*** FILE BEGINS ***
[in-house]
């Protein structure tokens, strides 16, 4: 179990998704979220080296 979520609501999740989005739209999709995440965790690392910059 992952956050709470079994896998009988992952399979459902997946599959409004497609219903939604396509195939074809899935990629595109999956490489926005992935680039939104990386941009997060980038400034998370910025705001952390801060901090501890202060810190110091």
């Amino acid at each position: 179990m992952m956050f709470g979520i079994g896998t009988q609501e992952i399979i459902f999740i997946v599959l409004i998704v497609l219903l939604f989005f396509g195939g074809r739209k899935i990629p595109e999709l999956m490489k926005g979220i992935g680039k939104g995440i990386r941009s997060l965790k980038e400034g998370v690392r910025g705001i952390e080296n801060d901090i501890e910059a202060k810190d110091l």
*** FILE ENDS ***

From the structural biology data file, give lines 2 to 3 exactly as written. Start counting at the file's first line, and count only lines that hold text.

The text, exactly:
């Protein structure tokens, strides 16, 4: 179990998704979220080296 979520609501999740989005739209999709995440965790690392910059 992952956050709470079994896998009988992952399979459902997946599959409004497609219903939604396509195939074809899935990629595109999956490489926005992935680039939104990386941009997060980038400034998370910025705001952390801060901090501890202060810190110091």
């Amino acid at each position: 179990m992952m956050f709470g979520i079994g896998t009988q609501e992952i399979i459902f999740i997946v599959l409004i998704v497609l219903l939604f989005f396509g195939g074809r739209k899935i990629p595109e999709l999956m490489k926005g979220i992935g680039k939104g995440i990386r941009s997060l965790k980038e400034g998370v690392r910025g705001i952390e080296n801060d901090i501890e910059a202060k810190d110091l």